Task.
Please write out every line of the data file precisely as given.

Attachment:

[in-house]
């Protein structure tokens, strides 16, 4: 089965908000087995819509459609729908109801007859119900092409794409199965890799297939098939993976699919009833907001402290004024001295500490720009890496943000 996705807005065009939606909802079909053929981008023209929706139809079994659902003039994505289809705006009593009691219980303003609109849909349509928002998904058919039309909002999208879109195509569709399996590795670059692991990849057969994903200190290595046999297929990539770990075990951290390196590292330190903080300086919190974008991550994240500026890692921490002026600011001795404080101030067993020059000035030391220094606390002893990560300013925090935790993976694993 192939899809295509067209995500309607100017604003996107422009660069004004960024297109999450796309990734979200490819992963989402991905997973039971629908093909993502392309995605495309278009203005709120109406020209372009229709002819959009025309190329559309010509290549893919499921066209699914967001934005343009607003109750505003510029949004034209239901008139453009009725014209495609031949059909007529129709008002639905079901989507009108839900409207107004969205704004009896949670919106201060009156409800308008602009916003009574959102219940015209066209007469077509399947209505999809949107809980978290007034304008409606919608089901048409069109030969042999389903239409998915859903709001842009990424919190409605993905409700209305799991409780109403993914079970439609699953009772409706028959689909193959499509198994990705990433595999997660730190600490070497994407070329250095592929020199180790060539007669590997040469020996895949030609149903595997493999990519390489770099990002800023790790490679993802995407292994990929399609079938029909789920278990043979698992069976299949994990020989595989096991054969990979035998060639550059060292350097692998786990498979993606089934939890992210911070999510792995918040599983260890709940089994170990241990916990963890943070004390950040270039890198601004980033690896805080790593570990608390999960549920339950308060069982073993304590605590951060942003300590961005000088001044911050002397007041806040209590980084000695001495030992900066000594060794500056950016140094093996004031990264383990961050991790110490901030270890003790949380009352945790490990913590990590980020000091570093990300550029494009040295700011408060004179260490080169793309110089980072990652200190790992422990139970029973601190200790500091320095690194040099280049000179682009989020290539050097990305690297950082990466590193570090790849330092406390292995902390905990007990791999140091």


[in-house]
């Protein structure tokens, strides 16, 4: 089965908000087995819509459609729908109801007859119900092409794409199965890799297939098939993976699919009833907001402290004024001295500490720009890496943000 996705807005065009939606909802079909053929981008023209929706139809079994659902003039994505289809705006009593009691219980303003609109849909349509928002998904058919039309909002999208879109195509569709399996590795670059692991990849057969994903200190290595046999297929990539770990075990951290390196590292330190903080300086919190974008991550994240500026890692921490002026600011001795404080101030067993020059000035030391220094606390002893990560300013925090935790993976694993 192939899809295509067209995500309607100017604003996107422009660069004004960024297109999450796309990734979200490819992963989402991905997973039971629908093909993502392309995605495309278009203005709120109406020209372009229709002819959009025309190329559309010509290549893919499921066209699914967001934005343009607003109750505003510029949004034209239901008139453009009725014209495609031949059909007529129709008002639905079901989507009108839900409207107004969205704004009896949670919106201060009156409800308008602009916003009574959102219940015209066209007469077509399947209505999809949107809980978290007034304008409606919608089901048409069109030969042999389903239409998915859903709001842009990424919190409605993905409700209305799991409780109403993914079970439609699953009772409706028959689909193959499509198994990705990433595999997660730190600490070497994407070329250095592929020199180790060539007669590997040469020996895949030609149903595997493999990519390489770099990002800023790790490679993802995407292994990929399609079938029909789920278990043979698992069976299949994990020989595989096991054969990979035998060639550059060292350097692998786990498979993606089934939890992210911070999510792995918040599983260890709940089994170990241990916990963890943070004390950040270039890198601004980033690896805080790593570990608390999960549920339950308060069982073993304590605590951060942003300590961005000088001044911050002397007041806040209590980084000695001495030992900066000594060794500056950016140094093996004031990264383990961050991790110490901030270890003790949380009352945790490990913590990590980020000091570093990300550029494009040295700011408060004179260490080169793309110089980072990652200190790992422990139970029973601190200790500091320095690194040099280049000179682009989020290539050097990305690297950082990466590193570090790849330092406390292995902390905990007990791999140091």